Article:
Casterline adds that training also is important to the growth of OOA applications. “There needs to be overview education for middle and senior management, technical skills training and possibly an industry standard certification for technicians,” he says.
Perhaps the most successful demonstration of large out-of-autoclave manufacturing is the Air Force Research Laboratory-Lockheed Martin X-55A Advanced Composite Cargo Aircraft. Using a Dornier 328 cut off behind the cockpit to bypass new flight control expenses, Lockheed Martin added a 60-foot composite fuselage comprising eight pieces. This allowed the company to manufacture a military transport representative airplane in only 18 months while adhering to a $50 million budget.
Since its successful completion, others have followed in its steps. “Boeing built the Phantom Eye that uses a significant amount of OOA,” says John Russell, technical director of the Manufacturing and Industrial Technologies Division at the Air Force Research Laboratory. “Commercial aircraft are also looking into OOA, because they realize you can make bigger parts that cannot be made in the current largest autoclave.”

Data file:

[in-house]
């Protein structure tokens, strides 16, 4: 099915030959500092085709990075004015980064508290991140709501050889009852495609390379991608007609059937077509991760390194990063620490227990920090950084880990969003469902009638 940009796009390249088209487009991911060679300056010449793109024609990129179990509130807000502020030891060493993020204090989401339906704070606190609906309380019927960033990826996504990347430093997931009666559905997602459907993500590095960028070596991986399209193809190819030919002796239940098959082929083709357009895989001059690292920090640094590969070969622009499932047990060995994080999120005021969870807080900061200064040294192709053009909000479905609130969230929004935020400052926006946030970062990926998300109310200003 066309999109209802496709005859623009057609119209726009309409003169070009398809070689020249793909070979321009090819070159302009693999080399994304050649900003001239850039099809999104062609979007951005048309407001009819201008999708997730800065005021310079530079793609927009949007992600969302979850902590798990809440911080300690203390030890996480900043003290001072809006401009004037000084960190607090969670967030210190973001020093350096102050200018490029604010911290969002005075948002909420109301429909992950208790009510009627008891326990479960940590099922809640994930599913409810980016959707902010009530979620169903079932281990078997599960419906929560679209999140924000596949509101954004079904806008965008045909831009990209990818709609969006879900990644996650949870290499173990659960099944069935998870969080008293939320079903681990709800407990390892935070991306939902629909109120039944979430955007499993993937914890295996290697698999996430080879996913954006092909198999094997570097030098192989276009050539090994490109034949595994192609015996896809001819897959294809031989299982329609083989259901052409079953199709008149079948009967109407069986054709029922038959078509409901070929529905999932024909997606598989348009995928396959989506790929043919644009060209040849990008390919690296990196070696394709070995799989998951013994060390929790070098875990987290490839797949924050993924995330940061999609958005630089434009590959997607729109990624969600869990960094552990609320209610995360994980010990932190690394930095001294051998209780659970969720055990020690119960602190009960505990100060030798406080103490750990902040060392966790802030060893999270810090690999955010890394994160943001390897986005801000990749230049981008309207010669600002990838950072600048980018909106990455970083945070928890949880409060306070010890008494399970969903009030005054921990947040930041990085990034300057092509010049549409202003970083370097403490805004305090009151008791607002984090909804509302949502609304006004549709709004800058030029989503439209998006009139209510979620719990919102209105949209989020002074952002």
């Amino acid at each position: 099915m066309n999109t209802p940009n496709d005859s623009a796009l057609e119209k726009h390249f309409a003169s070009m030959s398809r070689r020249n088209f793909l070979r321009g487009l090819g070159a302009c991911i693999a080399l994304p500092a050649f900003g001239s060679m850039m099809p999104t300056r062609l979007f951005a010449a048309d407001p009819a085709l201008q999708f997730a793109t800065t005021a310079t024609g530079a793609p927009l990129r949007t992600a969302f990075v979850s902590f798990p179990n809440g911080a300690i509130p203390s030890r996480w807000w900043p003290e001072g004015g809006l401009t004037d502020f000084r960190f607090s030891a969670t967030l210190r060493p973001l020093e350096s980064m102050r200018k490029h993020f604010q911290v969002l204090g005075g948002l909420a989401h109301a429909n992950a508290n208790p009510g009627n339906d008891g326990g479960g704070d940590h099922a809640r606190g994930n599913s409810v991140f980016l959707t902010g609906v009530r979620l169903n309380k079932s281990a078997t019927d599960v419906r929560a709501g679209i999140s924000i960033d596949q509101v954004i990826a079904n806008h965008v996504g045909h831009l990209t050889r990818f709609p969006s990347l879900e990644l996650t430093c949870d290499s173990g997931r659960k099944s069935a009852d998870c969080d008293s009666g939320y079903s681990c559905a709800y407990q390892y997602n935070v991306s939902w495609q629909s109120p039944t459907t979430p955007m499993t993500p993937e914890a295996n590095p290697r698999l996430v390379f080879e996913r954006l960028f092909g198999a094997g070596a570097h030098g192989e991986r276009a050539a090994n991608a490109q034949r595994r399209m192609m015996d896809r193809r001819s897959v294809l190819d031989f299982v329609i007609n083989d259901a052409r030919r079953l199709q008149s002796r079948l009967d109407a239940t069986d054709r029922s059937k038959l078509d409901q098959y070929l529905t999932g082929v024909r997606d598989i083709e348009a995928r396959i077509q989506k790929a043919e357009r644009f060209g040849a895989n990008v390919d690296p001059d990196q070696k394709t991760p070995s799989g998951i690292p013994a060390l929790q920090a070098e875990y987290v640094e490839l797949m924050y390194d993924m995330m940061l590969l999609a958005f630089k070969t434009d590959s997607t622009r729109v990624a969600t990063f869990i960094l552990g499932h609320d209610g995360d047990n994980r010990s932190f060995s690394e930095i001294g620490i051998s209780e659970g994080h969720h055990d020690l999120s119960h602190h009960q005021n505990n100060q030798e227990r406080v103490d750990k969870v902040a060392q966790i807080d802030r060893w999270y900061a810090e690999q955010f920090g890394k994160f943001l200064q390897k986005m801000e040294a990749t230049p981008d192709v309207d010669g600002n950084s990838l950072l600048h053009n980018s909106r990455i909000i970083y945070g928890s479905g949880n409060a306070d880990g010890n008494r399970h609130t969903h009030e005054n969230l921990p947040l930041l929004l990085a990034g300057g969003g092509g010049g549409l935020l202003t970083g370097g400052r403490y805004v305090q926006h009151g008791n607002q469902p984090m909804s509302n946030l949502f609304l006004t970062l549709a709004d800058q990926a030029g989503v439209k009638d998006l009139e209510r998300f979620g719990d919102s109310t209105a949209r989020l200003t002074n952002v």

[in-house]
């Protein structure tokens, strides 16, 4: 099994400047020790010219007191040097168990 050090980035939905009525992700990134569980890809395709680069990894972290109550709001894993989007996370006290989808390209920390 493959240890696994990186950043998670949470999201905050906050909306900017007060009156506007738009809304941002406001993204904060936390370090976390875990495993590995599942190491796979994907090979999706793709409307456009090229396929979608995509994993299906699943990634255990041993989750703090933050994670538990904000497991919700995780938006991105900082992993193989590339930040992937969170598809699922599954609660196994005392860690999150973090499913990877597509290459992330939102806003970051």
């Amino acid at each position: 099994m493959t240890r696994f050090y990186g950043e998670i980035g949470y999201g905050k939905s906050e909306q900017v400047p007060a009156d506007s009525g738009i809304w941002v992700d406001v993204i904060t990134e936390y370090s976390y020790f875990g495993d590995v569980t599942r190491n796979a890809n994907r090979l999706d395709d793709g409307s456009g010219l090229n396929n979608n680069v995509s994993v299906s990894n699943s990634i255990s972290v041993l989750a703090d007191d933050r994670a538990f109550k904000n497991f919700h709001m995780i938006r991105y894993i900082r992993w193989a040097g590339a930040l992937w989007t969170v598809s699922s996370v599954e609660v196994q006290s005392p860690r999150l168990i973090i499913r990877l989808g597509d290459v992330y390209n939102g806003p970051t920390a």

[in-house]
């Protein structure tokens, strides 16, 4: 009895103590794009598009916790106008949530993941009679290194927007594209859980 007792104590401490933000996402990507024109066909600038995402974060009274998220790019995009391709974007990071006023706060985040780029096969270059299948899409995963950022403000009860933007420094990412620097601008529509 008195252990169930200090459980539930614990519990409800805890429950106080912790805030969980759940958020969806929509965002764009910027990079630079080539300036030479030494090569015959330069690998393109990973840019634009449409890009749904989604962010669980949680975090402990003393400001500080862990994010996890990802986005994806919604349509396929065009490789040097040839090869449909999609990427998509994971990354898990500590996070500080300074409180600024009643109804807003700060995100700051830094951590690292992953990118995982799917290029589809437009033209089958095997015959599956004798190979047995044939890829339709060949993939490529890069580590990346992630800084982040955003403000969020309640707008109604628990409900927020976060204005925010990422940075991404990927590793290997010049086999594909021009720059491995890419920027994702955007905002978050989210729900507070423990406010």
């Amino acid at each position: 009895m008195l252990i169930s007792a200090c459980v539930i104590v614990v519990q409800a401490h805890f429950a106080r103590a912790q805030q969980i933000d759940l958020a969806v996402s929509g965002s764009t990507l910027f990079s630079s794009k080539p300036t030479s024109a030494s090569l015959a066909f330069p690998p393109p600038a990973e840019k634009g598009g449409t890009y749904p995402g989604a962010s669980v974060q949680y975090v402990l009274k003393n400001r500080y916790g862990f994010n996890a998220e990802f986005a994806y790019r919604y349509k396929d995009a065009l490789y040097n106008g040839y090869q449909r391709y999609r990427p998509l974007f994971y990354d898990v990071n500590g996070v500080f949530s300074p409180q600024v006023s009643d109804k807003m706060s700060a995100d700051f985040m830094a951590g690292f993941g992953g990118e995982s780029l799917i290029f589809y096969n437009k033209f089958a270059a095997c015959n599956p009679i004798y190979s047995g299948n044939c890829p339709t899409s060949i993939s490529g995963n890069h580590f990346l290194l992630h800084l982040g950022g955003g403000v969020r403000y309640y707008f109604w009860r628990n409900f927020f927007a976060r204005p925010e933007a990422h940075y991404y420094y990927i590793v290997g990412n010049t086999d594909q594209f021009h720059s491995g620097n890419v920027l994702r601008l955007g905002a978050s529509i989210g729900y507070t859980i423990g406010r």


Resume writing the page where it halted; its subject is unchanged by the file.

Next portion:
The Defense Advanced Research Project Agency (DARPA) is conducting testing that will eventually reduce the number of specimens needed to qualify a part for aerospace applications. Its results will be considered the “holy grail” for manufacturers in the defense industry. “If we can cut down the number of tests without increasing risk, it would lower the hurdle for companies to look at new materials,” says Russell.
Despite all of the research and development efforts conducted by the military and defense sector, most organizations are in a holding pattern. “A lot of decisions are determined by the federal budget,” says Russell. “There are studies being done on the next-generation mobility airplane, bomber and fighter. The Department of Defense will determine if it will build new aircraft or repair to existing ones.” Russell adds if the military requires new aircraft to replace C-5s and C-17s or a replacement for the B-52 or B-1, then OOA is a great solution because of the large size those aircraft are projected to be. “However, if it’s a fighter plane, I don’t see the need for OOA,” he says. “The parts are small enough to use the existing autoclaves in the industrial base.”